Close to 29% of Germany’s electricity during the first half of 2014 came from renewable sources. It was a new record. Ironically, the story was released the same day that Bloomberg published: German Utilities Bail Out Electric Grid at Wind’s Mercy. Listening to some of the critics of Energiewende, one sometimes gets the impression the nation’s utilities are on the verge of collapse. In reality, Germany’s grid is one of the world’s most reliable.
In terms of grid reliability, the only nations that rival Germany are Japan (another “green” leader) and Singapore.
According to figures from the Council of European Energy Regulators, Germany has one of the most secure grids in Europe. In 2012, Germany lost an average of 15.91 minutes per customer. As you can see in the chart to the left, it’s closest Western European competitors lost more than a half an hour. One has to look to the Iberian peninsula to find performance records as bad as the United States.
2012 was not a record year for Germany, but as you see in the chart above, the national average has been under 16 minutes since 2009.
Viola Baumann, a spokesperson for the nation’s largest utility (RWE), said, “In 2012, we were able to continue to provide a largely uninterrupted supply of electricity. Non-availability for the electricity distribution grid amounted to an average of 17.1 minutes for each customer in Germany (2011: 18.1 minutes) in comparison to 21.7 minutes in 2006 which means an improvement but not more disruptions.”
The most recent figures from the United States are for 2008. The 244 minute per customer loss that year puts America near the bottom in the chart above.
Using 2006 data, Joseph H. Eto and Kristina Hamachi LaCommare found US SAIDI values varied from a “low of 118 minutes in the Mountain region to a high of 498 minutes in East North Central.”
Canadian statistics are no better. Five years were reported in the 2013 Sustainable Electricity Annual Report. They are measured in hours and, even subtracting significant events, are always significantly higher than 4 hours.
These North American figures look pathetic compared to Germany’s worst year: a national average of 26.89 minutes lost in 2008.
Savia Research attributes the superior reliability metrics in Western Europe to underground cables, yet this does not explain why the UK and France lost roughly six times as many minutes as Germany in 2012.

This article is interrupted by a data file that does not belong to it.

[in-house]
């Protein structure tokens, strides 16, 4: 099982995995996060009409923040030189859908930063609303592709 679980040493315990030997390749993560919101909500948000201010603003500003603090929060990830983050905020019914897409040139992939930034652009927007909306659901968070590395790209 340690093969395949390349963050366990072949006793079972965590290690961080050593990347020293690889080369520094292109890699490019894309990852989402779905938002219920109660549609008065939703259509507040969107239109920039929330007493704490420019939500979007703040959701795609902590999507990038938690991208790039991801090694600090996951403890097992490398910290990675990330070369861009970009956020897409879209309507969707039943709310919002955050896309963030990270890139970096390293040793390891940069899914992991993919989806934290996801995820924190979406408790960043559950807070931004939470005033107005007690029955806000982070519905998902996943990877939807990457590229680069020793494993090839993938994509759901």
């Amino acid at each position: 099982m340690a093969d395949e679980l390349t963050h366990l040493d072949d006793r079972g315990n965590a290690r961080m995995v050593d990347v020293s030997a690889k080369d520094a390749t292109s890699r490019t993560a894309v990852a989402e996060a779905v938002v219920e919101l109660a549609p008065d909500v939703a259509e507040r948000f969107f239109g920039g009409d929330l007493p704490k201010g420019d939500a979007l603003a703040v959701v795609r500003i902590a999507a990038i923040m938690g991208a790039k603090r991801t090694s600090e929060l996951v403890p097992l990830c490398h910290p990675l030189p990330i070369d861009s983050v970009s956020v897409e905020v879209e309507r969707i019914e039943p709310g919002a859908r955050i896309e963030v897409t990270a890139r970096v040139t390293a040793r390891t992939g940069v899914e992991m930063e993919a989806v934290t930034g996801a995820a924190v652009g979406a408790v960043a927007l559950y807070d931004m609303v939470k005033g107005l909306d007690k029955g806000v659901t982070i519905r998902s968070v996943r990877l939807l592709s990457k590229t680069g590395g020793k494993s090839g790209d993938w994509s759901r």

These statistics are somewhat reminiscent of the ACEEE’s recent efficiency scorecard. Germany led the World in overall energy efficiency, France was #4, the UK #6, Canada #9 and the US #13 out of the 16 nations surveyed. To sum this up using points:
- Germany scored 65
- France scored 61
- UK scored 57
- Canada scored 50
- US scored 42
That does not mean Germany does not have problems.
Bloomberg wrote, “German wholesale next-year electricity prices have plunged 60 percent since 2008 as green power, which has priority access to the grid, cut into the running hours of gas, coal and nuclear plants.”
When I queried RWE about this, Ms Baumann replied that the introduction of green energy did place a high technical burden on the stability of the supply system, but “in 2012, we were able to continue to provide a largely uninterrupted supply of electricity.”
“RWE reported its first annual loss since 1949 due to fundamental changes in the European energy markets,” Ms Baumann said. “The expansion of renewable energies is calling into question the feasibility of the previous well established energy-only market where power stations receive payment exclusively for the electricity supplied. This is also a challenge for the whole economy as security of supply decrease when a critical number of power plants are out of the money and therefore mothballed in the next years. Therefore we suggest establishing an additional decentralized capacity market open to all technologies of power production in order to incentivize provision of permanently available capacities.”
Another of Bloomberg’s criticisms was that twenty utilities, including giants like EON and RWE, are paid extra fees that can amount to as much as 400 times the wholesale price to compensate for the intermittent nature of renewable technology.
In response, Ms Baumann said, “At first, one has to distinguish between payments for MWh and capacities. Whereas the prices on wholesale markets refer to energy produced (MWh) the market for primary control expresses the price for capacities (MW) provided to stabilize the grid – so this is not really comparable. Certainly there are price peaks on these markets and this can be due to extreme weather events or the volatility of renewable energy. But generally, average prices on this market have been decreased in the last years. Moreover this markets don’t have significant impacts on our cash influxes as the capacity volume of this market in Germany is about 300- 500 MW.”
Ms Baumann added that RWE’s goal is “to become the most trusted and high-performing partner for this sustainable transformation of the European energy system.”
Germany’s renewable sector is growing. The wind, photovoltaic, and biomass sectors generated over 71 terawatt-hours of electricity in the first six months of 2014. That is almost a 25% increase over last year and comes at a time when the nation’s conventional energy sources are being asked to produce less.
It may be more than a co-incidental that the nations which operate the World’s most reliable grids are now also among the greenest. However this is more likely rooted in ethics than the source of their energy.
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